Illustration for article titled Comment Of The Day: Have Cars Gotten Too Good? Edition

The vehicle above is a Nissan Kicks. It’s not a very exciting car. It doesn’t have mind-bending horsepower. It’s got a CVT, and all the non-enjoyment that entails. The interior isn’t especially inspiring and it’s not really all that much to look at. But is it a bad car? Hell no.

As we compile our year end, low-hanging fruit content splurges like The Biggest Letdowns We Drove in 2018, the indisputable goodness of new cars has been on my mind a lot. It’s now much harder to point out the worst cars than the best cars because even the most boring new cars are safer, more efficient, better built and more powerful than any previous point in history.


It’s a really recent phenomenon. I’ve been working at this fine website since 2012 now, and I can tell you this wasn’t the case even five years ago. It used to be a lot easier to point out the garbage machines I drove every year than it is now.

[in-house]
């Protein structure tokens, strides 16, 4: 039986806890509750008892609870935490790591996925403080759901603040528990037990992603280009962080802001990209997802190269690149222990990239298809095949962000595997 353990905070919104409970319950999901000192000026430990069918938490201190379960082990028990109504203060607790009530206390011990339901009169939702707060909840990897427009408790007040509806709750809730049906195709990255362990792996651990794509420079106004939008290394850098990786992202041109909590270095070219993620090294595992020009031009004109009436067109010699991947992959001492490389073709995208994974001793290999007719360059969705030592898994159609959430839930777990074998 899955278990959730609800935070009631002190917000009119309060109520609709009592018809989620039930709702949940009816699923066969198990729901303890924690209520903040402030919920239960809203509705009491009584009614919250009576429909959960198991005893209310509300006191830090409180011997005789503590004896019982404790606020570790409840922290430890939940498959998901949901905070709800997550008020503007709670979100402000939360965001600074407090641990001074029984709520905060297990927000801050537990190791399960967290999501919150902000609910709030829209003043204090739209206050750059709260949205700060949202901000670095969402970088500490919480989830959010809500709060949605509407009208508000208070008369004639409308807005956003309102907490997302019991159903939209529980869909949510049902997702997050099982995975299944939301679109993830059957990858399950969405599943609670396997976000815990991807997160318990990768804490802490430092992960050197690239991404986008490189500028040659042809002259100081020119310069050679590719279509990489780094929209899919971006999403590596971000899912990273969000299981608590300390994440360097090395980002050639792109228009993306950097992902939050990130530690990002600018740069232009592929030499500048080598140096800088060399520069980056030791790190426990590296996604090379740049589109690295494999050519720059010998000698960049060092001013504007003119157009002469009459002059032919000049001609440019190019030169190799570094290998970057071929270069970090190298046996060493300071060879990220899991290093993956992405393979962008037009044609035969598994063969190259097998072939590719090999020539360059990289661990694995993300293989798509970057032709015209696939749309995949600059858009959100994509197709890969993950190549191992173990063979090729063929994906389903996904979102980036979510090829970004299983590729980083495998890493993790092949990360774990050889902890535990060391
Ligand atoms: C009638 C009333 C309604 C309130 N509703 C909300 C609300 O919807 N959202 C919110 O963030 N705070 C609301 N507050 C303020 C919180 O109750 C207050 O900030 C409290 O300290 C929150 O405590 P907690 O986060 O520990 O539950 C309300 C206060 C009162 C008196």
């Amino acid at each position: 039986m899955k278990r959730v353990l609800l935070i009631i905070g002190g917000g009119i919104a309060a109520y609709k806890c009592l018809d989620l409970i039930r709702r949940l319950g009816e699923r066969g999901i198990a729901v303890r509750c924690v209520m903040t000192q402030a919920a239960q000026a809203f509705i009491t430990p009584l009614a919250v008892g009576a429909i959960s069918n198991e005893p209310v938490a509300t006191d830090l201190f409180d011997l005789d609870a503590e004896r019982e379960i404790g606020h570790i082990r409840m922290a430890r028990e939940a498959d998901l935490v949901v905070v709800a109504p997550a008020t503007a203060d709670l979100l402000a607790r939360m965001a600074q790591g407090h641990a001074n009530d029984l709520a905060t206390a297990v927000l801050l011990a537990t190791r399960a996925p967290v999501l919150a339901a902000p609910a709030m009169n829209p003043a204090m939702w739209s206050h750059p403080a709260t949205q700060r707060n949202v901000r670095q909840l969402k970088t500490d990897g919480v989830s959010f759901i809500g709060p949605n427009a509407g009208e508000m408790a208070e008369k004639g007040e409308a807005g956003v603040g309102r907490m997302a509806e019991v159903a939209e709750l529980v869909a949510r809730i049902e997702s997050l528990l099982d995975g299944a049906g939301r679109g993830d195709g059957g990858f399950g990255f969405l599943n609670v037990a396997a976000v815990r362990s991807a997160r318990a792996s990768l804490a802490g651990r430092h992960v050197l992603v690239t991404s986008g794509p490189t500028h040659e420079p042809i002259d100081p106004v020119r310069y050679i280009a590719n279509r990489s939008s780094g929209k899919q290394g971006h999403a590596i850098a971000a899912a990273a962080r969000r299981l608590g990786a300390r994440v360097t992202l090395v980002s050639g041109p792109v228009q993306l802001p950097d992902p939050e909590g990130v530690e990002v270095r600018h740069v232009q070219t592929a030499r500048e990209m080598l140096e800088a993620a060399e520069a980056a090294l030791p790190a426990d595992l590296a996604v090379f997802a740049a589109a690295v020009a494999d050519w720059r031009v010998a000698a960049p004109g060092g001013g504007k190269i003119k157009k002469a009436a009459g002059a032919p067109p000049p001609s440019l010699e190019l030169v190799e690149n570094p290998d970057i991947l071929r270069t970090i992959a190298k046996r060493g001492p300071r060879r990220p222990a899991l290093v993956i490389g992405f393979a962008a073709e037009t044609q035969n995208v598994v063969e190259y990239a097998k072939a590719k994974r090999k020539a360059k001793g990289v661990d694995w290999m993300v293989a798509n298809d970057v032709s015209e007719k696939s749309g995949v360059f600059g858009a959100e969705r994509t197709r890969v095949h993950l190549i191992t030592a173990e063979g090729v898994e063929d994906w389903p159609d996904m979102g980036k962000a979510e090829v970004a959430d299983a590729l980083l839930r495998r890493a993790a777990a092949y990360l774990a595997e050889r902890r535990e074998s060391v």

But in exchange, except for the incredible but ever-shrinking market of performance cars, most new vehicles are just boring. They drive the same. They sound the same, handle the same. Quality has spread across the board but so has standardization.

I’m not the only one who’s noticed this. Take hoser68:


This is why, as Jalopnik moves into 2019, we’ll be putting more emphasis on car culture itself—events, mods, builds, racing and more—than on the latest new cars. We won’t forsake reviews, of course, but I’ve never been more certain that the truly interesting stories will be found with the wonderful humans actually doing things in cars.

Now get off my lawn!

Editor-in-Chief at Jalopnik. 2002 Toyota 4Runner.

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